“Garbage” is also a recorded name for a medieval dish, which is made with the leftovers of chicken (heads, feet, gizzards, etc.). See: http://medievalcookery.com/recipes/garbage.html Perhaps the later use of garbage to mean “scraps left over from fabric” comes from the earlier use meaning “scraps/offal left over from a carcass”?
Interestingly, the OED lists the “offal” meaning as the oldest one (earliest mention, c. 1430, which is one of the recipes in the above link). The generalised meaning of “refuse/filth” is c. 1582 at its earliest. Another meaning of “worthless/foul literary matter” is listed as being c. 1592 at its earliest. Another (obscure) meaning, referring to a sheaf of corn, is listed as c. 1562 at its earliest. There is no mention of garbage as in tailor’s scraps…
Meant to add:
OED has no entry for ‘carbage’ but has one for ‘cabbage’ as in cloth offcuts, earliest date c. 1663. It also has an entry for cabbage as a verb, meaning to steal offcuts as a perk of a tailor’s job, earliest reference c. 1703.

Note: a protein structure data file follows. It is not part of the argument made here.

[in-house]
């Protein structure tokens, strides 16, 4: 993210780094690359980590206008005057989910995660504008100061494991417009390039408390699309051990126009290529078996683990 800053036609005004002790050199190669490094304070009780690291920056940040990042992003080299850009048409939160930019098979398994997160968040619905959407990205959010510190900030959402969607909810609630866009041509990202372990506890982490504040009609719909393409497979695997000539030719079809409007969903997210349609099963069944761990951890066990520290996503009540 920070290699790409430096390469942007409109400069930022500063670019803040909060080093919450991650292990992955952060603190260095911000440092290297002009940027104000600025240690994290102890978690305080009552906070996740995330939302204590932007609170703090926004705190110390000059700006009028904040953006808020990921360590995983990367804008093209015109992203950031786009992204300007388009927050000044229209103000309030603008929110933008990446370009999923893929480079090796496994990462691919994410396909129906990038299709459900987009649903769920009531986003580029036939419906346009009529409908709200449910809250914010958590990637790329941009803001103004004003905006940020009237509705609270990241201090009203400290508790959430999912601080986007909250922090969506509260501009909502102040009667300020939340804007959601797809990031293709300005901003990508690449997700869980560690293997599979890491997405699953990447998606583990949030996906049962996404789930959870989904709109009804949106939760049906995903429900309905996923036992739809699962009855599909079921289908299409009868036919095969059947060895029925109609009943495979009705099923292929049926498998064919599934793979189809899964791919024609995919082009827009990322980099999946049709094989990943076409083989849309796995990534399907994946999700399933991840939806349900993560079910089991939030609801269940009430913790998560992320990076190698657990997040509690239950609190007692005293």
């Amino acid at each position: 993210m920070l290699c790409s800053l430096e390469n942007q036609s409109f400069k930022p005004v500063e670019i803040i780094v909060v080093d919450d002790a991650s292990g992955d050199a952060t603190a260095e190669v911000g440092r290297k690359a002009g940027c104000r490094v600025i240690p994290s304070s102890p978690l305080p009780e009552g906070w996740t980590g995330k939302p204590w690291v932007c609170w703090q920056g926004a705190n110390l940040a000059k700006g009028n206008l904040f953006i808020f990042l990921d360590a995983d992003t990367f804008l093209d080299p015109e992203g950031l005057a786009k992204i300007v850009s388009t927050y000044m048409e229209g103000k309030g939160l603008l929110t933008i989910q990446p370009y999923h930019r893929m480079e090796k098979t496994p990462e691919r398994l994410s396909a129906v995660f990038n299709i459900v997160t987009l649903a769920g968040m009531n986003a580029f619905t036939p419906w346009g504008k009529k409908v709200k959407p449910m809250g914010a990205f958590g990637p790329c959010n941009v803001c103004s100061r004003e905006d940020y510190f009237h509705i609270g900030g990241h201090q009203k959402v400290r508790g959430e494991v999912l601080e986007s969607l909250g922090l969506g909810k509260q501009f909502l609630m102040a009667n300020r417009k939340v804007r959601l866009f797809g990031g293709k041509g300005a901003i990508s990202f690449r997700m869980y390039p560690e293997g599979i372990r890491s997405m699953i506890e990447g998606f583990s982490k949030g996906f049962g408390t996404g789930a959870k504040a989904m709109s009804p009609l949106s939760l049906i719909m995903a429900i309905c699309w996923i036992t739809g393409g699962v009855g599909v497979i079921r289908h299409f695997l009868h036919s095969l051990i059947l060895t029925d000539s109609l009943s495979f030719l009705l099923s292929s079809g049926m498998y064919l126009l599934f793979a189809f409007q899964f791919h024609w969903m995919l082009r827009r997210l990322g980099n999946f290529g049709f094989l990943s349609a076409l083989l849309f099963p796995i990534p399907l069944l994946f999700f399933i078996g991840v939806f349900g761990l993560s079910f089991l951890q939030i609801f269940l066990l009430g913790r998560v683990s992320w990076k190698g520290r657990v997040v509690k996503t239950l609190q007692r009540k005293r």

Sorry, I like etymology… ^_^
The painting of the sewing workshop is wonderful, all those colors and little details to look at! And I always love terminology posts.
I could also see it as being like the bits of leaves strewn around when you plant or work with cabbage. I certainly find scraps of fabric everywhere!
OED cites both usages as original for Herrick. I imagine the word had not ‘set’ a spelling yet. Johnson’s Dictionary was first published in 1755, so Herrick would have grown up before its effect of prescribing spelling had taken place.
Oxford tends to put all its information under ‘cabbage’. It is sniffy about attempts to derive cabbage/carbage/garbage from the vegetable, but offers the following: